My lifer Yellow-winged Tanager, world bird number 1,189. Not the best photo, but I always try to get a photo of my new birds.

I turned my attention to the reeds at the edge of the lake. Time to find a Ruddy Crake!
I turned on my bluetooth speaker and played a few calls. I watched the Purple Gallinules in the reeds and the Cattle Egrets flying by while I waited. Nothing.
Right as I started walking away, a Ruddy Crake called back! As typical for crakes, it was in the dense reeds, totally out of sight. I walked back and forth trying for an angle to see into the plants. I played a few more calls and the bird responded again.

“Oh shit there it is!” After another 15 minutes of looking, I finally spotted the bird perched up in a clump of reeds. I got the binoculars on it and it turned out to be a pair! 2 Ruddy Crakes right there!

The pair of Ruddy Crakes! Pretty bad photo; the low morning light and subtle mist made getting a clean shot of these birds difficult.

It’s really empowering to have a target bird that’s fairly difficult to see, like a crake, and put in the research and effort to find one on your own in a foreign place. The feeling of independence and freedom to explore a new place is so invigorating.

The following morning, I walked just past the abandoned playground area where I had the Ruddy Crakes and made it to a public water access called “playa del pueblo” on Google Maps and Maps.me.

Northern Jacanas were around the water’s edge, and groups of Mangrove and Northern Rough-winged Swallows flying above the lake. There is a large forest patch just to the side of the open “playa” but a cement wall appeared to block access. I was looking for a way around the wall when a local guy asked if I wanted to go there “to take photos”. I said yes of course and the told me to walk back up the road 100 meters and turn into the the old hotel-looking place and that there are trails through the forest.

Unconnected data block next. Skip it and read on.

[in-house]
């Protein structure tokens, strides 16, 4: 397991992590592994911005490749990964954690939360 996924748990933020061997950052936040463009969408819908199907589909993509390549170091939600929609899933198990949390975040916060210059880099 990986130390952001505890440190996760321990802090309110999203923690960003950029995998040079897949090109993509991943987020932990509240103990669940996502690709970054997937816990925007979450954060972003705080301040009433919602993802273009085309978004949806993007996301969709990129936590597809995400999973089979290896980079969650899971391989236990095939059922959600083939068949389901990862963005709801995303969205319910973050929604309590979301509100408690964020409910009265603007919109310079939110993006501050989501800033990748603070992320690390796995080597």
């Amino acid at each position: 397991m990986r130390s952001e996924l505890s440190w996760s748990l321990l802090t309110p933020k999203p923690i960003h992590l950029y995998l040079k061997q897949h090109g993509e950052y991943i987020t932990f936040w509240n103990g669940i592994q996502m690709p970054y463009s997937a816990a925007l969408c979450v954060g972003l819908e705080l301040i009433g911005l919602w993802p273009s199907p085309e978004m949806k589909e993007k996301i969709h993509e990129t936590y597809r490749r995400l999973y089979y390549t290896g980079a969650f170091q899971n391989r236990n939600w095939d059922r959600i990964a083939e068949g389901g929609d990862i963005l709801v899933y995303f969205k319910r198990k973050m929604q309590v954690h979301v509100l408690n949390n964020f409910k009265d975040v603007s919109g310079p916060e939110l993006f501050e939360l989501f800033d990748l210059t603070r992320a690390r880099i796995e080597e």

Following his advice, I walked back 100 meters from the water up the road and at the first intersection, there is an entrance to the grounds of an old hotel. Walking in, I saw a trail that cut through the trees in the direction of the lake. It was my first taste of dense tropical rainforest. Although this small patch of forest is obviously young, maybe 50 years old, it still had the feel of a huge mature rainforest. I even spotted a Howler Monkey in one of the trees!

The forest at the “playa del pueblo” area. Easily accessible from Flores by a 15 minute walk and open to the public.

I walked the trails to a clearing, and then followed a trail out on a small dike to the lake shore. The marshy area on both sides of me was full of birds. Morelet’s Seedeaters, Common Yellowthroats, Purple Gallinules, and even a Least Bittern! Multiple Ruddy Crakes called from different areas of the marshy edge. In the forest, I came across some great tropical species like Spot-breasted Wren, Barred Antshrike, and Olive-throated Parakeet. Even a few wintering warbler species; a Hooded Warbler and a few Magnolia Warblers.

Olive-throated Parakeet

For the 1 hour and 45 minutes I spent birding the area, I left with 57 species! It is so exciting to have such a species-rich morning so close to town. It’s a spot that anyone can walk to and spend a few hours seeing a great sample of the lowland tropical species of Central America.

Here is bit of a map of where I went birding while in Flores:

Around town

In the few days we stayed in Flores, we had the chance to try a couple different restaurants and shops. Here are some notes on what we found!

Where to eat